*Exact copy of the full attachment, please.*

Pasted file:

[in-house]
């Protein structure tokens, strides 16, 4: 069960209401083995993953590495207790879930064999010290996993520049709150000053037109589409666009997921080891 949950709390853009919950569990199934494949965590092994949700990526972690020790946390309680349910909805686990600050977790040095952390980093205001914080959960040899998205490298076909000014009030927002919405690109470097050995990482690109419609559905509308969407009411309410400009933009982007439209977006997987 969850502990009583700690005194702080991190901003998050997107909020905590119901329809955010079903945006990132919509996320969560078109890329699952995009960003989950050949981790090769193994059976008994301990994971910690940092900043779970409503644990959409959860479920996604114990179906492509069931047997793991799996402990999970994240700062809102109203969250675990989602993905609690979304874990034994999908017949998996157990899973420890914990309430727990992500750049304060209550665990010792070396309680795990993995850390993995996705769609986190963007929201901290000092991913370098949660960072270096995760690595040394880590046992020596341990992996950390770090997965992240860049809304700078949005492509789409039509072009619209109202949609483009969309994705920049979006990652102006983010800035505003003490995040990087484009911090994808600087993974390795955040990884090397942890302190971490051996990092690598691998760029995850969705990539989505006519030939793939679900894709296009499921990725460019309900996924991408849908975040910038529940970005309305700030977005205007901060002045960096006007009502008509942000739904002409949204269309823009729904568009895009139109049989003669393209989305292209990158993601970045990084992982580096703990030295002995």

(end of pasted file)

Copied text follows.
[in-house]
């Protein structure tokens, strides 16, 4: 069960209401083995993953590495207790879930064999010290996993520049709150000053037109589409666009997921080891 949950709390853009919950569990199934494949965590092994949700990526972690020790946390309680349910909805686990600050977790040095952390980093205001914080959960040899998205490298076909000014009030927002919405690109470097050995990482690109419609559905509308969407009411309410400009933009982007439209977006997987 969850502990009583700690005194702080991190901003998050997107909020905590119901329809955010079903945006990132919509996320969560078109890329699952995009960003989950050949981790090769193994059976008994301990994971910690940092900043779970409503644990959409959860479920996604114990179906492509069931047997793991799996402990999970994240700062809102109203969250675990989602993905609690979304874990034994999908017949998996157990899973420890914990309430727990992500750049304060209550665990010792070396309680795990993995850390993995996705769609986190963007929201901290000092991913370098949660960072270096995760690595040394880590046992020596341990992996950390770090997965992240860049809304700078949005492509789409039509072009619209109202949609483009969309994705920049979006990652102006983010800035505003003490995040990087484009911090994808600087993974390795955040990884090397942890302190971490051996990092690598691998760029995850969705990539989505006519030939793939679900894709296009499921990725460019309900996924991408849908975040910038529940970005309305700030977005205007901060002045960096006007009502008509942000739904002409949204269309823009729904568009895009139109049989003669393209989305292209990158993601970045990084992982580096703990030295002995």